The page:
Rape accusations against Egyptian journalist highlight Arab #MeToo reckoning
Cultural stigma and discriminatory laws have long prevented women in the Middle East and North Africa from voicing their experiences as survivors of sexual assault or harassment.
In recent weeks, Egypt has become the center of a resurgent #MeToo movement as growing numbers of women are speaking out against the epidemic of sexual assault and harassment.
Social media has been at the heart of this movement, with an anonymous Instagram account named "Assault Police" sharing accusations against a number of wealthy young men, including a group accused of drugging and raping a woman at a luxury Cairo hotel in 2014.
The accusations have seen the arrest of Ahmed Zaki, a 22-year-old who confessed to blackmail and at least six counts of assault, and prominent writer Mohamed Hashem, accused of multiple instances of assault. Hashem has denied the charges in court.
Egyptian authorities have also ordered the arrest of suspects accused of involvement in the alleged gang rape at Cairo's five-star Fairmont Hotel.
A growing number of women have now accused Hisham Allam, an Egyptian investigative journalist and university instructor, of sexual harassment and assault. The prominent reporter worked on both the Paradise Papers and Panama Papers investigations. He has denied the allegations.
'I have lived with guilt and shame'
The allegations first emerged on a blog titled Daftar Hakayat, which has now published six testimonies by women referring to alleged harassment and assault by a journalist referred to only as H.A.
The reports were shared widely on social media, often accompanied by the Arabic hashtag: #Hisham_Allam_is_a_Rapist.
Although Daftar Hakayat has not confirmed the man referred to in the testimonies is Allam, the journalist himself has identified himself as the accused in a post on Facebook decrying what he said was a "coordinated" campaign against him.
The first testimony describes an alleged violent beating and rape by the man referred to as H.A. The journalist is alleged to have driven the victim, a young journalist student, to an empty apartment in a secluded area under the guise of "meeting someone important".
"I remember feeling like I would never get out of that place alive," the woman wrote. "I was caught between choosing to stay in an isolated place and getting in the car with the person who had just raped me upstairs."
"For years, I have lived with guilt and shame. In the first year, I thought a lot about leaving my parents' house, because I felt ashamed, I felt that I belonged to the streets and didn't deserve a good life," she added. "I've decided to forget what had happened to survive."
The second account alleges H.A. grabbed a woman by her legs while they were in her car. The following testimonies describe a number of forms of alleged sexual threats and harassment by H.A.
Read more: How TikTok became Egypt's latest battleground against women
Seperately, Syrian journalist Zaina Erhaim published three additional testimonies describing incidents of alleged sexual harassment and assault by Allam.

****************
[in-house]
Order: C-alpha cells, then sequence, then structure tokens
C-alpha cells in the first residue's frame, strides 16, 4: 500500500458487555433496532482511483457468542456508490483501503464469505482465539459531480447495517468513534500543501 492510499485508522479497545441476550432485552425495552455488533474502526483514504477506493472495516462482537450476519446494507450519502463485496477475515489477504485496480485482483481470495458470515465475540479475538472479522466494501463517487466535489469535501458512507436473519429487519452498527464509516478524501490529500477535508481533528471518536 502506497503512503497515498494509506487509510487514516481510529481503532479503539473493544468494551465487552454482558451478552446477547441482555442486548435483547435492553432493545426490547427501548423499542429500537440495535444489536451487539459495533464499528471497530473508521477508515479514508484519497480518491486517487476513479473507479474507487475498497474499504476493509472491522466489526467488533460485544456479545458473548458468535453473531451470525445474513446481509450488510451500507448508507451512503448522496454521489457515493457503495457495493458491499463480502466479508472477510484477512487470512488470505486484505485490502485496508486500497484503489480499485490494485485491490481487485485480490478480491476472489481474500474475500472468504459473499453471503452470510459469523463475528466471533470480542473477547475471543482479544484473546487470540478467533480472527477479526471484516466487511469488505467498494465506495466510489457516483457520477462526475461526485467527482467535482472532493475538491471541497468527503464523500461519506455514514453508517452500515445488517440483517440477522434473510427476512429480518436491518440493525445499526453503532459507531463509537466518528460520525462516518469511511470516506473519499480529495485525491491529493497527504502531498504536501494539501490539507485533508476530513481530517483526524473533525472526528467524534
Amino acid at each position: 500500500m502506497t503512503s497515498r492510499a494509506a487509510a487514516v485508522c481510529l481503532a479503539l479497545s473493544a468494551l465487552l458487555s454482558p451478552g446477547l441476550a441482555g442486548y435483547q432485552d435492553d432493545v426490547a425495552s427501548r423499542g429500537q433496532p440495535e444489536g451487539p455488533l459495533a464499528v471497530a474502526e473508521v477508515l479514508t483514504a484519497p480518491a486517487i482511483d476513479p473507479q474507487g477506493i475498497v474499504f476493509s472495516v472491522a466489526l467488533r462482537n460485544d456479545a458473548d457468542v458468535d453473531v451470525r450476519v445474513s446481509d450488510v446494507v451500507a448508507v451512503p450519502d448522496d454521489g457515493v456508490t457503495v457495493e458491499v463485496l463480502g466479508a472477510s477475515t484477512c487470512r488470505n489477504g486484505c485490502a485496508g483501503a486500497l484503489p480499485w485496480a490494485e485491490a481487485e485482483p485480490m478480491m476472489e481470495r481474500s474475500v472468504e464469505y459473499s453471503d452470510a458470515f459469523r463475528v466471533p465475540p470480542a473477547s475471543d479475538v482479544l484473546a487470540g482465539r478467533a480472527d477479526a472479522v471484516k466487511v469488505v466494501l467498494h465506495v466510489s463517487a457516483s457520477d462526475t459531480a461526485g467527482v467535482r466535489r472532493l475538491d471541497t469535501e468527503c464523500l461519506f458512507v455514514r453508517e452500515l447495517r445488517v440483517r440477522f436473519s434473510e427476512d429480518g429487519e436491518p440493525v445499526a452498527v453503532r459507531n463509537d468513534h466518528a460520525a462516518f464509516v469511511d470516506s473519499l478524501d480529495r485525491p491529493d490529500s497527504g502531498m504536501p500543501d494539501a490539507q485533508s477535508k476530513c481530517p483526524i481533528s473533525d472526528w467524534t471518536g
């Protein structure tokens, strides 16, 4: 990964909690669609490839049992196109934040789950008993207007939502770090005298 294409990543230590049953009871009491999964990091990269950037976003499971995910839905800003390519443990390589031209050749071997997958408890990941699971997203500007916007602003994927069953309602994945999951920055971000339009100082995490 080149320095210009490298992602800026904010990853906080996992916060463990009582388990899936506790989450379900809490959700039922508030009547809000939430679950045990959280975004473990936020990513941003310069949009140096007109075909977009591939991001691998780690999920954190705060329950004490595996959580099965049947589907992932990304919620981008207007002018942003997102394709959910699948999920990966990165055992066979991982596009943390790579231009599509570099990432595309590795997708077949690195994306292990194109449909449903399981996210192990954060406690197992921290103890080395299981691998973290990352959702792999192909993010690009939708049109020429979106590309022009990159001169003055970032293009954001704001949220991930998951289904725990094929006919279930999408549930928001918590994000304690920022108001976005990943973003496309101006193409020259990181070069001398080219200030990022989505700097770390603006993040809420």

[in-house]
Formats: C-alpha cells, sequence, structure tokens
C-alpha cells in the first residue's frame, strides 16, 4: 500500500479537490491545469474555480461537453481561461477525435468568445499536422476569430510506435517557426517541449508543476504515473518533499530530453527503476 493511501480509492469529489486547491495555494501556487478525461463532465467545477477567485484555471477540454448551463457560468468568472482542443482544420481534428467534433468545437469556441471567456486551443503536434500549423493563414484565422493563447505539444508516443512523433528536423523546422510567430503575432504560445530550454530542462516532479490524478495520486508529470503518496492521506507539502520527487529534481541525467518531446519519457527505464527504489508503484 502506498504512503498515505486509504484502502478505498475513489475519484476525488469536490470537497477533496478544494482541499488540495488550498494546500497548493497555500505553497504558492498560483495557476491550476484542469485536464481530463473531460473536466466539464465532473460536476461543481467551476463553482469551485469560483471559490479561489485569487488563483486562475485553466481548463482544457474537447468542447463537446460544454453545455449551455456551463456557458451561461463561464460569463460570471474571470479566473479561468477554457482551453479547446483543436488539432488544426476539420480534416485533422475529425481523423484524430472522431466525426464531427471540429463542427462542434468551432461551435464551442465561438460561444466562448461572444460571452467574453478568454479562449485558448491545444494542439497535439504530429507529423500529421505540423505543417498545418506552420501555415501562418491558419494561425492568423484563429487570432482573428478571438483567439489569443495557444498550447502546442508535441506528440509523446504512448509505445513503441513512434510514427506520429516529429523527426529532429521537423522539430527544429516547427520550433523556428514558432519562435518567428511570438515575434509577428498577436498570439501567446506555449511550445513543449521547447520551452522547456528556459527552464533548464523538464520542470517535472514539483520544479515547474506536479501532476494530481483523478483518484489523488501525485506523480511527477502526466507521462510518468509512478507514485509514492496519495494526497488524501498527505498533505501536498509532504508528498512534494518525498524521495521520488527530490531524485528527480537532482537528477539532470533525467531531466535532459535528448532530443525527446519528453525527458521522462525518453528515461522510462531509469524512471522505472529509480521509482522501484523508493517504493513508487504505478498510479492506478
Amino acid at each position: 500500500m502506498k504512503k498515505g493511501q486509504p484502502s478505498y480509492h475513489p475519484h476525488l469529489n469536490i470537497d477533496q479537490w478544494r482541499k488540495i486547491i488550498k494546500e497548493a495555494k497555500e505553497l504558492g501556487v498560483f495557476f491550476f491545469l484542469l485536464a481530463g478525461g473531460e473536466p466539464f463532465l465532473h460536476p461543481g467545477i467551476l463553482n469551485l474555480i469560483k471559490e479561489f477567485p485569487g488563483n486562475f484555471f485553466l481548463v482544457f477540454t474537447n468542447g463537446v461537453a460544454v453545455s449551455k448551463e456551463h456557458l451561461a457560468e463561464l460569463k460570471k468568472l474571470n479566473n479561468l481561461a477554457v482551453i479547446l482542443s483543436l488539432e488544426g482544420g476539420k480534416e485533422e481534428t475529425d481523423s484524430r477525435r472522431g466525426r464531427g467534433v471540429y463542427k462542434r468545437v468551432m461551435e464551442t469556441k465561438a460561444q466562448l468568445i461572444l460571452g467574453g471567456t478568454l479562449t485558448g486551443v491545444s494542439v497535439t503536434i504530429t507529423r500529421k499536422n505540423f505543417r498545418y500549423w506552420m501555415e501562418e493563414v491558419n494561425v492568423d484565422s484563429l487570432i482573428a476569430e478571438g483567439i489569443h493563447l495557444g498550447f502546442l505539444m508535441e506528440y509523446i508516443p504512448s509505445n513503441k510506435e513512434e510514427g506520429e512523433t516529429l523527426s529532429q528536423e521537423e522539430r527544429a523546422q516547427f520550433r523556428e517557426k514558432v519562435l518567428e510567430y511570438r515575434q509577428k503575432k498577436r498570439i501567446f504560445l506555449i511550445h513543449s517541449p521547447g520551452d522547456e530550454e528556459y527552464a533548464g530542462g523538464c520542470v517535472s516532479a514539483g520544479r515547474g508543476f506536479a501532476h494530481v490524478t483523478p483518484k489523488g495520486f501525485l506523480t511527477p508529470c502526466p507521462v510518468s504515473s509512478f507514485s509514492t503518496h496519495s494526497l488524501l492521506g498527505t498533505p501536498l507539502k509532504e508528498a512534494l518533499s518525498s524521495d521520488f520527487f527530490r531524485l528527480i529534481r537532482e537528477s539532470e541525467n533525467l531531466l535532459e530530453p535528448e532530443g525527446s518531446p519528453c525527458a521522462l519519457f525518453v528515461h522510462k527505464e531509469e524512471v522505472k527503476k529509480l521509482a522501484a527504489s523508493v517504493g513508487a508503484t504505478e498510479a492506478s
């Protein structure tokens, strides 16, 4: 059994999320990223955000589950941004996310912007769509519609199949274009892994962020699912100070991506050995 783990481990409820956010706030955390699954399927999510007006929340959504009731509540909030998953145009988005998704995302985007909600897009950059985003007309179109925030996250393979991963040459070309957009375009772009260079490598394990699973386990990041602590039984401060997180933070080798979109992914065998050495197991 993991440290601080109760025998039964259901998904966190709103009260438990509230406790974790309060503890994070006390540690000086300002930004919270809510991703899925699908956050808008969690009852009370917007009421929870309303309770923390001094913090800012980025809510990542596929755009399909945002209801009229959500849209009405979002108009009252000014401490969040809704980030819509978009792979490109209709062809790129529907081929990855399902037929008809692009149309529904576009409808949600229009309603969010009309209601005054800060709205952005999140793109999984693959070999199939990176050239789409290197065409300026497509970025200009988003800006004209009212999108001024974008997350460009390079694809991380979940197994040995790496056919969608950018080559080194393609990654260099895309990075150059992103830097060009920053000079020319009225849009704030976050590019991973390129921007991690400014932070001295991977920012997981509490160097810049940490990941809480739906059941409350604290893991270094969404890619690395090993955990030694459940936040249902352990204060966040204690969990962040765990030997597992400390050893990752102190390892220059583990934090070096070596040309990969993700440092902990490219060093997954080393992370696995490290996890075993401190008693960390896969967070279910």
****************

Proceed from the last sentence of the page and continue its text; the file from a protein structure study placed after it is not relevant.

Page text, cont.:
"I didn't have a car, so Allam offered to give me a ride... On 6th of October bridge, Allam sexually harassed me," reads an account Erhaim personally verified. "He abused me until I had a panic attack and I could not breathe. I can't remember more details. It was horrific."
All of the women who have come forward say they met the journalist either in a professional capacity or as students under his instruction.
The Egyptian reporter has denied all of the allegations against him, going as far as to enlist female friends to submit false testimonies to Daftar Hakayat in a bid to question the credibility of accusations published by the blog.
Daftar Hakayat deleted the accounts in question after Allam posted a video, titled "How to assassinate a journalist with false testimonies", describing how he and two others submitted fabricated stories to the blog.
The blog countered that it believes the victims of sexual assault and Allam's attempts to discredit the testimonies shared by Daftar Hakayat should be ignored.
The Egyptian journalist also reached out to a former student to request she share positive things about him in a public post, independent Egyptian outlet Mada Masr reported.
Allam is currently employed as a part-time lecturer at the Ahram Canadian University, the Future University in Egypt and the October University for Modern Sciences and Arts, according to his LinkedIn page.
Yasser Sayed Ahmed, a lawyer employed by Allam, who threatened legal action against both the owners of Daftar Hakayat and the women behind the testimonies, later announced he was withdrawing from the journalist's legal team.
One of the incidents - the attempted rape of a Syrian journalist - is alleged to have taken place during a workshop coordinated by ARIJ in Amman, Jordan, in 2015.
An online petition by women journalists calling for further investigations into Allam's conduct and better protections for women in the industry has since garnered dozens of signatures.
Speaking to Mada Masr, a lawyer with knowledge of the case, said a legal team is currently considering filing a case against the journalist. The team is working with a number of journalists who are soliciting testimonies from women who have worked with Allam in recent years, the lawyer said.
According to reports, Egyptian authorities may now launch a criminal case into the journalist after the National Council for Women, a state institution, said it was "closely following" the allegations.
Allam did not respond to a request for comment issued by The New Arab, but has stated on Twitter that he "refutes" all "false testimonies" against him.
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